dumb cabal question

Frederik Eaton frederik at a5.repetae.net
Sun Sep 4 17:15:12 EDT 2005

By the way, as I've been thinking about Cabal, I remembered this
question to which I haven't found an answer. I realize that I haven't
been party to the initial discussions, but John Meacham didn't know
the answer either, so I will ask it.

As I understand it, Cabal is meant to provide people with a
compiler-independent way to build Haskell packages. So it (a) builds
packages while (b) abstracting over compiler interfaces. Why was the
decision made to couple these two functions into a single project? It
seems to me that maybe having two separate projects would be more
manageable and useful.

- The first project would provide a standard command-line interface to
Haskell compilers. There would be operations such as: compile a file
into an object file (may be a no-op); link a bunch of object files
into a package; install a package into the following package database;
create an empty package database; merge two package databases; find
dependencies of a module. And options like: use the following other
packages, search for packages in the following package database.
Basically, the things that compilers can do, but given a standard

- The second project would provide a build system. I guess there would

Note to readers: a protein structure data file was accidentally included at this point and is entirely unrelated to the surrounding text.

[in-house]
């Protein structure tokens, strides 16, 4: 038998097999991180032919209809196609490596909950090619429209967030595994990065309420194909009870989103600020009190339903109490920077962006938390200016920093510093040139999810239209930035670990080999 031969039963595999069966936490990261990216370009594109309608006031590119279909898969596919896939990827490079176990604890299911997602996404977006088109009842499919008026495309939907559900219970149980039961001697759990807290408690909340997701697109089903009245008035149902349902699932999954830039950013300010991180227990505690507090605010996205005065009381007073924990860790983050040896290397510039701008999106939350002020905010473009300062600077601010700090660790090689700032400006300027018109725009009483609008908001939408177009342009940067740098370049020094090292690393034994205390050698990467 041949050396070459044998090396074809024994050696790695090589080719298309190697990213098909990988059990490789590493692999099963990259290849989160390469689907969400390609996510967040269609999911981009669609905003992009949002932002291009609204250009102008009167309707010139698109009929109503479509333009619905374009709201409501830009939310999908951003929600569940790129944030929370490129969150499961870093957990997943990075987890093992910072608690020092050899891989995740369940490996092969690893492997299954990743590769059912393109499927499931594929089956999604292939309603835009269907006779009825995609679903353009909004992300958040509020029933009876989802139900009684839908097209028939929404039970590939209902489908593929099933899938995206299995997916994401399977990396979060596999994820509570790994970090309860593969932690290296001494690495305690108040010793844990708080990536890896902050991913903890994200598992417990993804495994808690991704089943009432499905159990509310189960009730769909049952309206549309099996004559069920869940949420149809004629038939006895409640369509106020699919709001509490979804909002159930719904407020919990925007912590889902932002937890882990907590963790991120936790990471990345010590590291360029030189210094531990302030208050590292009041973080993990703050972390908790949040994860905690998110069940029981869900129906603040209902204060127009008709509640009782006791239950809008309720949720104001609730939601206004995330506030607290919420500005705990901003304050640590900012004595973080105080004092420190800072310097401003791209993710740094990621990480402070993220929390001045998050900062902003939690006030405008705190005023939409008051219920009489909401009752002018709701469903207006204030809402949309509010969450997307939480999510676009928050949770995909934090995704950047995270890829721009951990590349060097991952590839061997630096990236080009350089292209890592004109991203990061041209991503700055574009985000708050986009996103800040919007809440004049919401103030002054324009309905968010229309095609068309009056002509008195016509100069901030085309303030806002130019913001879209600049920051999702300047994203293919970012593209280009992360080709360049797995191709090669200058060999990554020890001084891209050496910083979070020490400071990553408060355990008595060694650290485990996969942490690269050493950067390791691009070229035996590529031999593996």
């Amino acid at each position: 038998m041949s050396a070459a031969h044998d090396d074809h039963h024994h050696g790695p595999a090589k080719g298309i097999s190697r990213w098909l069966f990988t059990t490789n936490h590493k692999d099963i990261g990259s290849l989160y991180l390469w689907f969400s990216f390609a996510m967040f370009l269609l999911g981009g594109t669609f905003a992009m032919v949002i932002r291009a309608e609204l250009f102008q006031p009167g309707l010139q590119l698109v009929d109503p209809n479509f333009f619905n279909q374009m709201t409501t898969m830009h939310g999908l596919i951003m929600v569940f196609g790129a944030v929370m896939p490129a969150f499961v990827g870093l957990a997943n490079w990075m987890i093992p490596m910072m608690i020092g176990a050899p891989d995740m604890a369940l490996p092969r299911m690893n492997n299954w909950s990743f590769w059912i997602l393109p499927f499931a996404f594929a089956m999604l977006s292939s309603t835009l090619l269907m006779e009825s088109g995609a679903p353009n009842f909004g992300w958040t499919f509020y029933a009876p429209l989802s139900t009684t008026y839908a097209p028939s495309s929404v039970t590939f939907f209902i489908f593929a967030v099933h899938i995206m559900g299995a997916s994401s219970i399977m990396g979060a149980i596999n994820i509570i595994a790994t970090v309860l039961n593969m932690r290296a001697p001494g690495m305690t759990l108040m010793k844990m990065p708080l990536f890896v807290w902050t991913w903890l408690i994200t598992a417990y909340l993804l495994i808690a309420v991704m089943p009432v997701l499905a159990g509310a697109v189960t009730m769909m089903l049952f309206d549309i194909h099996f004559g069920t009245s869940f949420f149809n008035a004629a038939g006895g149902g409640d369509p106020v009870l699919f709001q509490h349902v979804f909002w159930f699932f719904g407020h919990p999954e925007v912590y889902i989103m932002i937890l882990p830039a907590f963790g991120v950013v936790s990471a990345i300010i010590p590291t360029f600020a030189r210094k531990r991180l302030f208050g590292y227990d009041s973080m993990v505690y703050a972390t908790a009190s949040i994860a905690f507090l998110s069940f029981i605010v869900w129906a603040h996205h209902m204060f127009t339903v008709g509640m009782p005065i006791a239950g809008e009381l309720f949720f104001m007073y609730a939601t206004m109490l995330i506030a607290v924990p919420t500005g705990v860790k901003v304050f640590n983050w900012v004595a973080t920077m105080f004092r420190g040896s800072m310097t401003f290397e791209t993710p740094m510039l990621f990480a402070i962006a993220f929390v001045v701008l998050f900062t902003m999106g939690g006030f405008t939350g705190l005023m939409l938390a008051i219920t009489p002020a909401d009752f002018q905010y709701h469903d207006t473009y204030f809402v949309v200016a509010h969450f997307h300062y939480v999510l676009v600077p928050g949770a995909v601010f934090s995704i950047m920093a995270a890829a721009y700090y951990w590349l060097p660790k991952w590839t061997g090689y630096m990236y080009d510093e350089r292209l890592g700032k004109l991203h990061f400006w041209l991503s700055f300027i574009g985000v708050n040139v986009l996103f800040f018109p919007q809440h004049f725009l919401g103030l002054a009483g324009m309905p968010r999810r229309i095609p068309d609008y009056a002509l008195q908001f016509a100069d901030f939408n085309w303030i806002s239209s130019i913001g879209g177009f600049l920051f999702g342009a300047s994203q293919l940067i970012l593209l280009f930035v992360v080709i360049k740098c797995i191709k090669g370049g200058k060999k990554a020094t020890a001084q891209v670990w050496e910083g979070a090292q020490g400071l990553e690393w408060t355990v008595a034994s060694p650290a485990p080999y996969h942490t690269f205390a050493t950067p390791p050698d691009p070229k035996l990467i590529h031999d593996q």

be a lot of options here. There seems to be a demand for a system with
some main declarative specification file which can be processed by
external tools to find out what dependencies a project has on other
projects, etc., which Cabal is responding to. So perhaps people would
write something like this. However, if there were two separate
projects, then developers would also have the freedom to use a build
system like 'make', or something more sophisticated and unforeseen,
with the generic compiler interface as well.

By decoupling the standard compiler interface and the build system,
one would be able to make improvements independently to each one.
Design and development would be faster, users would have more choices,
it would be easier to experiment with new versions of each project.

So, back to my question. Why couple the two?



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